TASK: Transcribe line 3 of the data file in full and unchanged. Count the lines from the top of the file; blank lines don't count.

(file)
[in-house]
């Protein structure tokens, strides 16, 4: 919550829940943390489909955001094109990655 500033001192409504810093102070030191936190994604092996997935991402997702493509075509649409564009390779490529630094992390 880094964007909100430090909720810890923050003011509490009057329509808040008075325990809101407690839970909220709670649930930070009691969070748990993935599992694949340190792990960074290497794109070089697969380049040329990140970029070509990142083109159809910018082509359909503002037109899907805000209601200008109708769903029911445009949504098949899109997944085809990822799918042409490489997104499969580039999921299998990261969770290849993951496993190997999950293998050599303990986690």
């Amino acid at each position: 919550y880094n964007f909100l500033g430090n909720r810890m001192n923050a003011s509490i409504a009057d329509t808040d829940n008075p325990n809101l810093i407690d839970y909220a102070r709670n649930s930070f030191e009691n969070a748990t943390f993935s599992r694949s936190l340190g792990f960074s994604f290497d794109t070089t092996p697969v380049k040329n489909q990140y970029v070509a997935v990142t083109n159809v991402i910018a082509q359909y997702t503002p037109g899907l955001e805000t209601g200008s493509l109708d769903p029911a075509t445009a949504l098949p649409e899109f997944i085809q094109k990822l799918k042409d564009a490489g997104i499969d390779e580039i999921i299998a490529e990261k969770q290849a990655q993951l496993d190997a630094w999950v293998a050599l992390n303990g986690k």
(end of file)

């Amino acid at each position: 919550y880094n964007f909100l500033g430090n909720r810890m001192n923050a003011s509490i409504a009057d329509t808040d829940n008075p325990n809101l810093i407690d839970y909220a102070r709670n649930s930070f030191e009691n969070a748990t943390f993935s599992r694949s936190l340190g792990f960074s994604f290497d794109t070089t092996p697969v380049k040329n489909q990140y970029v070509a997935v990142t083109n159809v991402i910018a082509q359909y997702t503002p037109g899907l955001e805000t209601g200008s493509l109708d769903p029911a075509t445009a949504l098949p649409e899109f997944i085809q094109k990822l799918k042409d564009a490489g997104i499969d390779e580039i999921i299998a490529e990261k969770q290849a990655q993951l496993d190997a630094w999950v293998a050599l992390n303990g986690k």